For as long as she can remember, Bethany Swafford has loved reading books. That love of words extended to writing as she grew older and when it became more difficult to find a âcleanâ book, she determined to write her own. Among her favorite authors is Jane Austen, Sir Arthur Conan Doyle, and Georgette Heyer.
When she doesnât have pen to paper (or fingertips to laptop keyboard), she can generally be found with a book in hand. In her spare time, Bethany reviews books for a book site called More Than A Review.
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Twenty year old Diana Forester, a country bred young woman fears that her inexperience and uncertainties has driven Mr. John Richfield away. On arriving back home from London, she learns that he is already there, ready to continue their acquaintance. If Diana thought that it was difficult in London, courting takes on a whole new aspect when Diana's younger siblings become involved. She finds herself dealing with her own feelings, her sister, her younger brother, jealous members of a house party, a jilted suitor, and a highwayman as she falls in love with the charming Mr. Richfield.
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âYou recall I met a Mr. Richfield in London, shortly after I first arrived?â
âYes, you mentioned him several times in your letters.â
Her tone was matter of fact, giving absolutely nothing away.
âWell...â I hesitated as I sought the right words. I rubbed my palms against my skirt. âAt Aunt Foresterâs last dinner party, Mr. Richfield asked for my permission to come speak to Father.â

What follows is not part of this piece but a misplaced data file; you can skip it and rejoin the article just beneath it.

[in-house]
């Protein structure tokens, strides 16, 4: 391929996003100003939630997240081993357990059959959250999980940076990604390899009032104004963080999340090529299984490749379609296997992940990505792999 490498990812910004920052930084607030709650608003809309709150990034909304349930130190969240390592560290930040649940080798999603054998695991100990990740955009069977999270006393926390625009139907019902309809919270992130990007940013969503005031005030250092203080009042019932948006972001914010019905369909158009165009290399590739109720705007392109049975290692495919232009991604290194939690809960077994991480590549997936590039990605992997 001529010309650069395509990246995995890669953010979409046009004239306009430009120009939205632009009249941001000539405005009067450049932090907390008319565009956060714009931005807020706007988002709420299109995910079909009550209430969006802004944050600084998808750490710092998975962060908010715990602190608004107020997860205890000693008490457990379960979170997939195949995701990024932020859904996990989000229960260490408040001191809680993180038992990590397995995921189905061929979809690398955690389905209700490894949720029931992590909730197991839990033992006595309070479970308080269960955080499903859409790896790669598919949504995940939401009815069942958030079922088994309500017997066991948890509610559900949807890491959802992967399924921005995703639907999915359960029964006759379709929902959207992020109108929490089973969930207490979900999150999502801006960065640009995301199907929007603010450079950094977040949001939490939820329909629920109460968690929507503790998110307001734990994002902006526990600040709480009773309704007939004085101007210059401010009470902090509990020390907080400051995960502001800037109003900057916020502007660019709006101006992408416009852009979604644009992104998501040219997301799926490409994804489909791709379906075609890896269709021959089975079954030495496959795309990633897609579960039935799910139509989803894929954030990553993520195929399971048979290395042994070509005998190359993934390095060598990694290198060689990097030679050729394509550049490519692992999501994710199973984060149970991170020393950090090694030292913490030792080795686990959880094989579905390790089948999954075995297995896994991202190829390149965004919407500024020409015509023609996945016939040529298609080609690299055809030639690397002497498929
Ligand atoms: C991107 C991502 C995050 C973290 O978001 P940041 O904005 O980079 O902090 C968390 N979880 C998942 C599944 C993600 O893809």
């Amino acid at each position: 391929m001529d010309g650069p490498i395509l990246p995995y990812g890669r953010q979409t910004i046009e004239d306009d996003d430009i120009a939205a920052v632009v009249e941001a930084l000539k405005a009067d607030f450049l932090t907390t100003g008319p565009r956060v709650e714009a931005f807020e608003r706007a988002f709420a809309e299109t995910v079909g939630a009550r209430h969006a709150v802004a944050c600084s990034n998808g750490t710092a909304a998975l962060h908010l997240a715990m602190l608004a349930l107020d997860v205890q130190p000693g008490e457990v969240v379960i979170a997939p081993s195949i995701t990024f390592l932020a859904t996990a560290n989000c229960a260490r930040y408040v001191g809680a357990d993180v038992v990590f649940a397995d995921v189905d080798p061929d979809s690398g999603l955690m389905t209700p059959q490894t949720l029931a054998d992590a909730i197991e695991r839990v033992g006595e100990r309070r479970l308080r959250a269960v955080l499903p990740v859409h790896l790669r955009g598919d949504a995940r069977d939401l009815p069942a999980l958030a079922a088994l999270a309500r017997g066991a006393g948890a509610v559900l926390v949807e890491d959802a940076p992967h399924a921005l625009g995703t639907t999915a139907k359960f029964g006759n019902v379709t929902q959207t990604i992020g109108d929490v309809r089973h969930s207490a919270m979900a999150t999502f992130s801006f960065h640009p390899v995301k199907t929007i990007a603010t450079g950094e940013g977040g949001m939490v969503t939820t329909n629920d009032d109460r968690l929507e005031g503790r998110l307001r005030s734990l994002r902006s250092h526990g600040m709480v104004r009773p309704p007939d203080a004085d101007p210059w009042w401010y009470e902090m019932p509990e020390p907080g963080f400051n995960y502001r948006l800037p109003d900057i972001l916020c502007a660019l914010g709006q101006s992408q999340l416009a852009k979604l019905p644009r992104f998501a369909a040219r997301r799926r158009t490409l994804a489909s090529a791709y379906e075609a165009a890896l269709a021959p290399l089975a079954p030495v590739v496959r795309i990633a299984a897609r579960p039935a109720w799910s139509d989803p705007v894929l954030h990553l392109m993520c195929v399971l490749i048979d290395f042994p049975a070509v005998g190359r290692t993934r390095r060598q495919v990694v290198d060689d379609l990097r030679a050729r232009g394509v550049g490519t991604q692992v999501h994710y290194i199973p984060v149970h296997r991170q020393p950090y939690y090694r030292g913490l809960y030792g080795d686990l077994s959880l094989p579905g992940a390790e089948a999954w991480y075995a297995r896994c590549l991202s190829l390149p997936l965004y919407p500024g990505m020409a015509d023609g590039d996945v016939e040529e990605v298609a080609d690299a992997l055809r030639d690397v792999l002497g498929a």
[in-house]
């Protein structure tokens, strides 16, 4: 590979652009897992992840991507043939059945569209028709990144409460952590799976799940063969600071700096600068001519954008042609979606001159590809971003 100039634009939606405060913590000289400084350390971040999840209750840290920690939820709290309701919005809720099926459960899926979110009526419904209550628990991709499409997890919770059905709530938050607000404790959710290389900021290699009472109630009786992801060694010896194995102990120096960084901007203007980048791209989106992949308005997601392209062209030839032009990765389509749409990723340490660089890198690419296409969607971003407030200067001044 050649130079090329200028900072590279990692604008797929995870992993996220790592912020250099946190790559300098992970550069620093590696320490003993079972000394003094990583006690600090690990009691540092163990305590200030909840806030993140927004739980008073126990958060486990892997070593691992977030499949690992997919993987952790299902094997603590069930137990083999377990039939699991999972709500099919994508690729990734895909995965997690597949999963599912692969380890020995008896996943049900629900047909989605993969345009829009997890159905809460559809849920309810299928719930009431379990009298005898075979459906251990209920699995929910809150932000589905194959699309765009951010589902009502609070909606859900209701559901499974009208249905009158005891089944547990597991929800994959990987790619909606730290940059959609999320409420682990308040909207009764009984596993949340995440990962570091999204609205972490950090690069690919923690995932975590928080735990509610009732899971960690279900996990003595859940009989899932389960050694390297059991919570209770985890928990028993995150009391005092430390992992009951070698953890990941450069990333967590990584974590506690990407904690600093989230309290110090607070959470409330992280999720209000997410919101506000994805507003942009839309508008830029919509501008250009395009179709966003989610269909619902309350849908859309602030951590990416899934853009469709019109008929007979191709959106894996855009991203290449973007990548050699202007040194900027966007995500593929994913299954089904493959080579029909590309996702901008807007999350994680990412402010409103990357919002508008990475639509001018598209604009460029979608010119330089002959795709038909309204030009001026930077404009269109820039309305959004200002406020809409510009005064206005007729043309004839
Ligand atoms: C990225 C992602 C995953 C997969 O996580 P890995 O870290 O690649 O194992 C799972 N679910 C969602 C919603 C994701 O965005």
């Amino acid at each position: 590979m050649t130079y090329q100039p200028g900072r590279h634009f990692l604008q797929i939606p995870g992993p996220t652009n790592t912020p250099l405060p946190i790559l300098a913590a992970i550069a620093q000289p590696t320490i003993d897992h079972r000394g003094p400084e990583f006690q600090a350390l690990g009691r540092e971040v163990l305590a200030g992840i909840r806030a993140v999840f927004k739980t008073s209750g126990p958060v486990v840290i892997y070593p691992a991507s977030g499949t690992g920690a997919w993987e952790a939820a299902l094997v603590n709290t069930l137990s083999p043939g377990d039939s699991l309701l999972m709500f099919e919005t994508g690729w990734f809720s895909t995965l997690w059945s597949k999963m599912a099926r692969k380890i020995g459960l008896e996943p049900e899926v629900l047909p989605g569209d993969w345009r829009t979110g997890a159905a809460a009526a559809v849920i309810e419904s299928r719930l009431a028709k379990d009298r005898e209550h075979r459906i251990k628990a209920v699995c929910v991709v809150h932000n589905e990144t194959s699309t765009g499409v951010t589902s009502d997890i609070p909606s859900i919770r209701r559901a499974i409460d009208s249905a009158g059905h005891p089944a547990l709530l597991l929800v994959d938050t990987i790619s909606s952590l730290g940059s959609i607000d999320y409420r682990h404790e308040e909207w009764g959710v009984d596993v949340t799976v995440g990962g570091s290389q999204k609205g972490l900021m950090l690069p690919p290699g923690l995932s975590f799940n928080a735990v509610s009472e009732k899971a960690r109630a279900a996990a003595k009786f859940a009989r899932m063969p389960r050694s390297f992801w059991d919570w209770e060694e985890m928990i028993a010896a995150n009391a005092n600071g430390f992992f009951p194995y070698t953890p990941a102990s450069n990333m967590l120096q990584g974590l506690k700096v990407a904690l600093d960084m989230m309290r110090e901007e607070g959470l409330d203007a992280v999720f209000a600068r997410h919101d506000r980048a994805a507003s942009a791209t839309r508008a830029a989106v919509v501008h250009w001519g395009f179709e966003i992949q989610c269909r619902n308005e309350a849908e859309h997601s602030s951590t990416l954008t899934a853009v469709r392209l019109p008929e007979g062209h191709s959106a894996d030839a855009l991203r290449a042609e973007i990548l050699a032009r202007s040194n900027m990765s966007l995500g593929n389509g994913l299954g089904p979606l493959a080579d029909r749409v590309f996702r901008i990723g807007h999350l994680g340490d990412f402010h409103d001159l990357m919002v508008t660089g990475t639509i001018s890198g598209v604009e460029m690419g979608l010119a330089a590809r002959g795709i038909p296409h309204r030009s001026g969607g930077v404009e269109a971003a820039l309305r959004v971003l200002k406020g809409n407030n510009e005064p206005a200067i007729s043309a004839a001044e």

For a moment, there was silence. âWhat was your answer?â Mother asked, as calm as ever.
I bit my lip and found I could no longer meet her gaze. âI fear I may have spoken without thinking.â Back when I had said the words, I had been surprised. Now though, I realized just how mistaken I had been. âI said itâs always pleasant to have someone new visit.â
âI see. Do you like him?â
Ah, there was the question. âI think so.â I took a deep breath and let it out slowly. âHe is respectable, at least as far as Uncle Forester could discover. No one ever had a word to say against him. I think he is a good man.â
âAnd yet, you donât seem enthusiastic about marrying him.â
âI have only known him for a few weeks.â It felt good to be able to talk this out with my mother, now that the awkwardness of saying the words had passed. If anyone could help me untangle my feelings, it was her. âIs that enough time to know a person? You knew Papa your whole life before he proposed.â
Motherâs hand came over mine. âDiana, look at me.â I lifted my eyes to hers. âYou are the only one who can make this decision. It is your right to refuse an offer you find distasteful. However, you need to understand it is not likely you will have the opportunity to travel again and meet other people.â
âI donât find the offer distasteful. I just donât think I know him well enough to accept his hand in marriage.â I sighed. âI wish I had had the time to know more of him.â
âPerhaps you will.â
I shook my head. That seemed an impossibility. âMama, you didnât see the look on his face when I pretended I didnât understand. He was so disappointed. I acted as if I were a senseless, empty-headed child! What kind of man would pursue me in the face of that?â
âA man who would be understanding. Someone who would realize your shy nature.â
As soon as I pulled my hand away, I reached to pour myself some much-needed tea. âThere are other, much prettier girls with better dowries than I,â I remarked, adding just the right amount of cream and sugar. âI doubt I will ever see him again.â
Of that I was quite certain. Iâd had hours to consider the whole mess. I sipped my tea as I watched my motherâs face. Her smile was one I couldnât quite understand. Why did she look so amused?
âMr. Richfield is already here.â
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